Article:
Persistent Sleep Disturbance: A Risk Factor for Recurrent Depression in Community-Dwelling Older Adults
Eun Lee ; Hyong Jin Cho ; Michael R. Irwin ; Michael N. Oxman ; Myron J. Levin ; Richard Olmstead
Sleep, Vol.36(11) : 1685~1691, 2013
The objective of this study was to examine the associations between the temporal and severity characteristics of sleep disturbance and subsequent depression in community-dwelling older adults.
A prospective cohort study with assessment of sleep disturbance and depression at baseline and across 2 years of follow-up.
Three urban communities in the United States.
Community-dwelling older adults in whom prior depression (n = 145), current depression (n = 68), or never mentally ill (n = 206) were diagnosed at the baseline assessment.
MEASUREMENTS AND RESULTS:
Major depression at year 2, defined by the Structured Clinical Interview for the Diagnostic and Statistical Manual of Mental Disorders. Among patients with either a depression history or current depression at baseline, persistent sleep disturbance throughout year 1 was associated with persistent or recurrent depression at year 2, after adjustment for group status, antidepressant and hypnotic sedative use, severity of depressive symptoms, chronic medical burden, and sociodemographic variables (adjusted odds ratio = 5.20, 95% confidence interval [CI] = 1.16 to 23.29). Among those who were not depressed at year 1, persistent sleep disturbance throughout year 1 predicted depression recurrence during year 2 (adjusted hazards ratio = 16.05, CI = 1.21 to 213.06), independent of the severity of sleep disturbance. None of the older adults who were never mentally ill developed a depression.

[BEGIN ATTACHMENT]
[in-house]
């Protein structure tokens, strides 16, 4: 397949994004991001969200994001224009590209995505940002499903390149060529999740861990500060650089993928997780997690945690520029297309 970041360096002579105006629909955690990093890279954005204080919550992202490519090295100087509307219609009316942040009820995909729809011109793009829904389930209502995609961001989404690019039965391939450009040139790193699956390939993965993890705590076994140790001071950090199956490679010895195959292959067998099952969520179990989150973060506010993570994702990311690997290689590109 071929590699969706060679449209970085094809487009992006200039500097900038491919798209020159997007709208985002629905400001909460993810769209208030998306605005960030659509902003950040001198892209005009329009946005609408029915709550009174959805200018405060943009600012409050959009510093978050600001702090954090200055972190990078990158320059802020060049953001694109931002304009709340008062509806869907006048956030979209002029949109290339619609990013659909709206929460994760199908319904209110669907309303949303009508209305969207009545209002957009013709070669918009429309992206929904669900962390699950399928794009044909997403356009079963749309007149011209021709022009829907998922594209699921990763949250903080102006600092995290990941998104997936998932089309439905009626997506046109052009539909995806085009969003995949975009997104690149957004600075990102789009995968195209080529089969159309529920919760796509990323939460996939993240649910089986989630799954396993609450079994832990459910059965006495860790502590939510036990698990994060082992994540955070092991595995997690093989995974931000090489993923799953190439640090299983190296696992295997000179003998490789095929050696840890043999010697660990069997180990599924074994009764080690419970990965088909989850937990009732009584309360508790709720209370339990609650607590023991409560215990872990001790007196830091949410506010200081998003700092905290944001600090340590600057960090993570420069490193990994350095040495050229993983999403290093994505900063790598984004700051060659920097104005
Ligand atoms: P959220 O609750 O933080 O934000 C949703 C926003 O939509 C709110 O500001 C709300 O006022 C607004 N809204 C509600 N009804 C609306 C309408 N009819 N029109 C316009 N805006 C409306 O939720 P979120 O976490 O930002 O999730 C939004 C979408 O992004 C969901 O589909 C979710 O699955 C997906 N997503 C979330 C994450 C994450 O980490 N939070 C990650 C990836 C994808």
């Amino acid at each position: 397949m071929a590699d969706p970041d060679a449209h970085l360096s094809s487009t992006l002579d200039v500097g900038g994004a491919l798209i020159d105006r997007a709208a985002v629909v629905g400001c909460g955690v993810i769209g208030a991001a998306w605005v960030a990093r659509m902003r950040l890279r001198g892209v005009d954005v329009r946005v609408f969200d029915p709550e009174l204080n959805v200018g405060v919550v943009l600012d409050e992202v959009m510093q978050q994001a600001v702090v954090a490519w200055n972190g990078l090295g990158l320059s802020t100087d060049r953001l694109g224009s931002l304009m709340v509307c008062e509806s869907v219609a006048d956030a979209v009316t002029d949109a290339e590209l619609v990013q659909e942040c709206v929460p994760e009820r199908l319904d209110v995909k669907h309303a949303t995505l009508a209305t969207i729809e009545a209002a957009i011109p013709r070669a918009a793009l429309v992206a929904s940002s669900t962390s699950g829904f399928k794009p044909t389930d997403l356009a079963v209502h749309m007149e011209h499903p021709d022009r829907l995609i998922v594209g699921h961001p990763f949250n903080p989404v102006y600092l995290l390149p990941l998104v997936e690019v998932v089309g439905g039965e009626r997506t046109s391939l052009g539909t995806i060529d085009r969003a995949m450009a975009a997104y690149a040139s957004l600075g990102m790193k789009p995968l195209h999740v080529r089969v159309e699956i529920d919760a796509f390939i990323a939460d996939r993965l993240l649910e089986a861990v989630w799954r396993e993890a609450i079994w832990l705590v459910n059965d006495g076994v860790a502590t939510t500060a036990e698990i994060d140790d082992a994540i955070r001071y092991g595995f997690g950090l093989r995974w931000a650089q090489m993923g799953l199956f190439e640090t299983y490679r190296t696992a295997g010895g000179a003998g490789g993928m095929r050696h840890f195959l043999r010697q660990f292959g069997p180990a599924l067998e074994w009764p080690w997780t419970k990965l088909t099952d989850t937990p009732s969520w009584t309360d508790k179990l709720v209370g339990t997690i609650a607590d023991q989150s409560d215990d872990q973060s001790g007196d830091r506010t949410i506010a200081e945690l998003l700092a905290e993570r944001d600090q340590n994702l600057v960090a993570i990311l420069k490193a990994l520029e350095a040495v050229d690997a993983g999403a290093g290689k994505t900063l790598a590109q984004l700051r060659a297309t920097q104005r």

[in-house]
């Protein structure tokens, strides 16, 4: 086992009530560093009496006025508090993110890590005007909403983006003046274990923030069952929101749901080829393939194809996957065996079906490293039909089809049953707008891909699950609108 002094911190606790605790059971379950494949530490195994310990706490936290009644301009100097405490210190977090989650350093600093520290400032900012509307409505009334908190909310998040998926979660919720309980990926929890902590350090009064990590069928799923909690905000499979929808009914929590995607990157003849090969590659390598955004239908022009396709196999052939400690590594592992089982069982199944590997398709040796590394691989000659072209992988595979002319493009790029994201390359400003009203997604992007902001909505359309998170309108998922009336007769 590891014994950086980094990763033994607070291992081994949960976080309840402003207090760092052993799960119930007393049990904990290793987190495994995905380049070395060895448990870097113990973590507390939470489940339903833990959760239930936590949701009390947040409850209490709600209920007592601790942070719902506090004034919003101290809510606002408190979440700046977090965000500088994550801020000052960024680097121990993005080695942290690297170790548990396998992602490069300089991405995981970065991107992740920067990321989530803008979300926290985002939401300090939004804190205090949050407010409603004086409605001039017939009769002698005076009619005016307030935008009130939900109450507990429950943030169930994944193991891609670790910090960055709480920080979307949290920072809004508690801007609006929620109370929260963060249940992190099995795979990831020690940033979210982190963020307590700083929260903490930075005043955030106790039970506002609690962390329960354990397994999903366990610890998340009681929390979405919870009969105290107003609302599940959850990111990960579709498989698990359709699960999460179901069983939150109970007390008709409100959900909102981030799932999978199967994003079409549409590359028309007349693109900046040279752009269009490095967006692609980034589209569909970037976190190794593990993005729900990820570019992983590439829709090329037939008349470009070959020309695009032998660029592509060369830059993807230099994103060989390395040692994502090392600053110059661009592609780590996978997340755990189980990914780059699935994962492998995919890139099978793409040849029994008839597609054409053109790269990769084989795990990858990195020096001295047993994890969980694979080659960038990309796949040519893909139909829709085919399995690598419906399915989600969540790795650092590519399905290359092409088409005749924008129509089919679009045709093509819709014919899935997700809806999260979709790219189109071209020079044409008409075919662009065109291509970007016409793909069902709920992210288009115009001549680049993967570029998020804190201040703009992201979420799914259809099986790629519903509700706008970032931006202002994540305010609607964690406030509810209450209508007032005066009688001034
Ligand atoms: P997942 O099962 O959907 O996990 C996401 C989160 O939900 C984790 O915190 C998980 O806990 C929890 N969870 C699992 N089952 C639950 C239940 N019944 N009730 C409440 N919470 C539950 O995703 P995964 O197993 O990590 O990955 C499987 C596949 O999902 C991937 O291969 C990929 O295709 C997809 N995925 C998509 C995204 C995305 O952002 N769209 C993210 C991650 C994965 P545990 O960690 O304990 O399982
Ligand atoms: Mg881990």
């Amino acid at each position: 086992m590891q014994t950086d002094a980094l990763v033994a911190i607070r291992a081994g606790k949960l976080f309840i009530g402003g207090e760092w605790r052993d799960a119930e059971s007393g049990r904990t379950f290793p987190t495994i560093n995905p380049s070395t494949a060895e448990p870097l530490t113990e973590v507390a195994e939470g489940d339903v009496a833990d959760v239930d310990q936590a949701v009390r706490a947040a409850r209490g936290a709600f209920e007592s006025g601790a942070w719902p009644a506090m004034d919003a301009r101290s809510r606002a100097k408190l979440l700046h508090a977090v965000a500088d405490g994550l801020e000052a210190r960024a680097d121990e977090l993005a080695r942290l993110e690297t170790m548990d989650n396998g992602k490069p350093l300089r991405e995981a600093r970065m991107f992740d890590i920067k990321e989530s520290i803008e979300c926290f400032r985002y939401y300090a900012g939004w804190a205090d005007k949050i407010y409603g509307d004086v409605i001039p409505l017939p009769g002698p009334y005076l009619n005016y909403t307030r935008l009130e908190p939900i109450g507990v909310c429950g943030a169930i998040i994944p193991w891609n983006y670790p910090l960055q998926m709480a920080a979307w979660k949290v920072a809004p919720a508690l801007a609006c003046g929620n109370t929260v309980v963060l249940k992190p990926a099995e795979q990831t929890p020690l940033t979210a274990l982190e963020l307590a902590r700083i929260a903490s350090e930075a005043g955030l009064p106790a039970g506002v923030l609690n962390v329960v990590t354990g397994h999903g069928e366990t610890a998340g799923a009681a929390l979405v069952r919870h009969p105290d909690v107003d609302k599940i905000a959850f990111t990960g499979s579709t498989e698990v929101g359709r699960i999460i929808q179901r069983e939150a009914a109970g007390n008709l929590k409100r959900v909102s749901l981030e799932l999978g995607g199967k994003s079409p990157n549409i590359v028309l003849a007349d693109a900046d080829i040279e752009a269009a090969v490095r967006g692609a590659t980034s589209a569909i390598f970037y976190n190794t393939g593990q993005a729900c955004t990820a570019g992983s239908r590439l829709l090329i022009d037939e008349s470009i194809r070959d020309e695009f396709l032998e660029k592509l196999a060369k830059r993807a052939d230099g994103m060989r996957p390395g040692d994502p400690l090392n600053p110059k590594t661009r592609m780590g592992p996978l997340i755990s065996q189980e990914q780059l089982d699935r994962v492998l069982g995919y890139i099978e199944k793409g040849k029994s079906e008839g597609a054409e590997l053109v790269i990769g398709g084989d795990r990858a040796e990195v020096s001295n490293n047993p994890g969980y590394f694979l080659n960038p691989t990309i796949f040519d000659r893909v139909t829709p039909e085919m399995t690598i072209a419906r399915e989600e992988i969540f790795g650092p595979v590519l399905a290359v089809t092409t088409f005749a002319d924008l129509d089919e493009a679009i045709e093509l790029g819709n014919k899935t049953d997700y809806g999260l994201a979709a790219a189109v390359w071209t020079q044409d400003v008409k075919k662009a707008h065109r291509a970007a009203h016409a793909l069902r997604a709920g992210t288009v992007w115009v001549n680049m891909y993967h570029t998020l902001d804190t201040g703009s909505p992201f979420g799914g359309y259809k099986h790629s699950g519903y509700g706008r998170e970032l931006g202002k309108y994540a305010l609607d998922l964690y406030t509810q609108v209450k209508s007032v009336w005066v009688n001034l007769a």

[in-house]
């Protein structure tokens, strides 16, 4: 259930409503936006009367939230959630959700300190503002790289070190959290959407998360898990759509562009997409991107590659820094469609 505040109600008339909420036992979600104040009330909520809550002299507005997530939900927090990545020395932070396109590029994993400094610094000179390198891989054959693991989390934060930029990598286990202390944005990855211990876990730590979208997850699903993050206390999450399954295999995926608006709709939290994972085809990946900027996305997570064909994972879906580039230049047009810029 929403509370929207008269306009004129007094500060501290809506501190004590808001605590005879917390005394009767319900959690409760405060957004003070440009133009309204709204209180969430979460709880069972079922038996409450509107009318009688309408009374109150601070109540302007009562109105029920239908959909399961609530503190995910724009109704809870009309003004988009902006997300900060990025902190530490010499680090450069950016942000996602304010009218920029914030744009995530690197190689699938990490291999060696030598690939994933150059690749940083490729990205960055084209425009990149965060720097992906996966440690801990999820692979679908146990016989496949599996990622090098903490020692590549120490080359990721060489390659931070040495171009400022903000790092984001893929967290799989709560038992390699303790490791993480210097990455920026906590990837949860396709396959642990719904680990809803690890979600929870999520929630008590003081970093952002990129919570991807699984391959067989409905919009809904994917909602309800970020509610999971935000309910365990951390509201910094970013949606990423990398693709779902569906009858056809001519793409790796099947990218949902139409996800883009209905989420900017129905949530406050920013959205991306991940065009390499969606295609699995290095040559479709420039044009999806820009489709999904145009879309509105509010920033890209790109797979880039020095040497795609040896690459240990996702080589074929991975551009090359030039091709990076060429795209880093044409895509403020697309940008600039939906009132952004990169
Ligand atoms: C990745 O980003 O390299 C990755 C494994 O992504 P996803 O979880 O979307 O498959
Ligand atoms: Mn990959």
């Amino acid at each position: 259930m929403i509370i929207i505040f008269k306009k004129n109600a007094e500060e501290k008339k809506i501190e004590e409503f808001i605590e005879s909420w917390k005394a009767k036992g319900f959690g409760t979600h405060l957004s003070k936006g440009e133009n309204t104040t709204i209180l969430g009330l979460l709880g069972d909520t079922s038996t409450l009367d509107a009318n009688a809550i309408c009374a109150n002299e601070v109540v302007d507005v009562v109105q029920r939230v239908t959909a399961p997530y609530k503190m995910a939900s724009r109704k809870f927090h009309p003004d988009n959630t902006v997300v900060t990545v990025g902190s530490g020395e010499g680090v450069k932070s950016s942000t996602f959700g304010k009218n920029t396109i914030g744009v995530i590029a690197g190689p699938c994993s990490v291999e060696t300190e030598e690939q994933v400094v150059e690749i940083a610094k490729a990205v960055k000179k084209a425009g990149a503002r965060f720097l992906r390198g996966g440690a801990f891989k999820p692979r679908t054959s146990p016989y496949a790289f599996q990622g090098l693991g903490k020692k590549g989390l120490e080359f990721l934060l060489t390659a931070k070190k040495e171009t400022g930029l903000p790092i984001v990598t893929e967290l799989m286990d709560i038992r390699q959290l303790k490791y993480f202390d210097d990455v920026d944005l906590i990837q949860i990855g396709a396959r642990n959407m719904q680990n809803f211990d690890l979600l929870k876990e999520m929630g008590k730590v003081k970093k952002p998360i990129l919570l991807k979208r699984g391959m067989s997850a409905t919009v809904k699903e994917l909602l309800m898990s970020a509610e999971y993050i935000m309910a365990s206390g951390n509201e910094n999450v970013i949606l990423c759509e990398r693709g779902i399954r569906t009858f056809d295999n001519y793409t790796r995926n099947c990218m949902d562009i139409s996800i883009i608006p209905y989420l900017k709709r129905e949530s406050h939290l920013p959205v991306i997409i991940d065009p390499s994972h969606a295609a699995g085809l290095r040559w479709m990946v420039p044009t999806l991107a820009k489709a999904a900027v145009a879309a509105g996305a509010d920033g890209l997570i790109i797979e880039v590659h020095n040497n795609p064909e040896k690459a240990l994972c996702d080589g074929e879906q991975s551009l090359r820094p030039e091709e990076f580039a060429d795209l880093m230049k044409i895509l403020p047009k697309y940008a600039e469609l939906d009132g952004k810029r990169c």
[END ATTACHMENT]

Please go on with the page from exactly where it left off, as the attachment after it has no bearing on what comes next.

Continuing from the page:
Persistent sleep disturbance during a year-long period is associated with depression the following year. Among older adults with prior depression, identification of those with persistent sleep disturbance may optimize the efficacy of sleep related interventions to improve depression remission and/or prevent late-life depression.